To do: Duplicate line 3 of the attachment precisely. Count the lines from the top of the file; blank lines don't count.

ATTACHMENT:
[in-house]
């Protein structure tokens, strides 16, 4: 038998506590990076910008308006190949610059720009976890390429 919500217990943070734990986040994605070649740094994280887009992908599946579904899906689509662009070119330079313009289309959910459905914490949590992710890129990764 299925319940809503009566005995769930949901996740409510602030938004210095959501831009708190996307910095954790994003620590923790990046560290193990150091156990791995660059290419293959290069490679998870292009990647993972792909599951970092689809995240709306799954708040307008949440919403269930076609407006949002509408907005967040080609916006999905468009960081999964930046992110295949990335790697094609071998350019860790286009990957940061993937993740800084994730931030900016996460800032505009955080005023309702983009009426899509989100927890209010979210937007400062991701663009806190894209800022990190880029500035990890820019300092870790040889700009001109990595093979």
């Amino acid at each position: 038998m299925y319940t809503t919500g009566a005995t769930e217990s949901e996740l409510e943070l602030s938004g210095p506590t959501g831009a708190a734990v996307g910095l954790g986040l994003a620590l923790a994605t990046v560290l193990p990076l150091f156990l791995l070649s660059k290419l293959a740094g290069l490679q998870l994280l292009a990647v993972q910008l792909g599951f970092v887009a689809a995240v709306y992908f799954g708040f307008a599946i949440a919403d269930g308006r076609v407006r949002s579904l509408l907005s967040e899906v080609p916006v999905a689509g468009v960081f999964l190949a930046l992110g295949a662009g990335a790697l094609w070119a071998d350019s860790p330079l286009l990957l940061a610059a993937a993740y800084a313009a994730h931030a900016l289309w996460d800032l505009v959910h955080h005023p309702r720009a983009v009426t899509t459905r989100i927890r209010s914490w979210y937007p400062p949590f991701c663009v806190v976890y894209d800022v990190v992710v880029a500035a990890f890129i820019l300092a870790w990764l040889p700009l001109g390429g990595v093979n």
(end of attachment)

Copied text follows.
């Amino acid at each position: 038998m299925y319940t809503t919500g009566a005995t769930e217990s949901e996740l409510e943070l602030s938004g210095p506590t959501g831009a708190a734990v996307g910095l954790g986040l994003a620590l923790a994605t990046v560290l193990p990076l150091f156990l791995l070649s660059k290419l293959a740094g290069l490679q998870l994280l292009a990647v993972q910008l792909g599951f970092v887009a689809a995240v709306y992908f799954g708040f307008a599946i949440a919403d269930g308006r076609v407006r949002s579904l509408l907005s967040e899906v080609p916006v999905a689509g468009v960081f999964l190949a930046l992110g295949a662009g990335a790697l094609w070119a071998d350019s860790p330079l286009l990957l940061a610059a993937a993740y800084a313009a994730h931030a900016l289309w996460d800032l505009v959910h955080h005023p309702r720009a983009v009426t899509t459905r989100i927890r209010s914490w979210y937007p400062p949590f991701c663009v806190v976890y894209d800022v990190v992710v880029a500035a990890f890129i820019l300092a870790w990764l040889p700009l001109g390429g990595v093979n």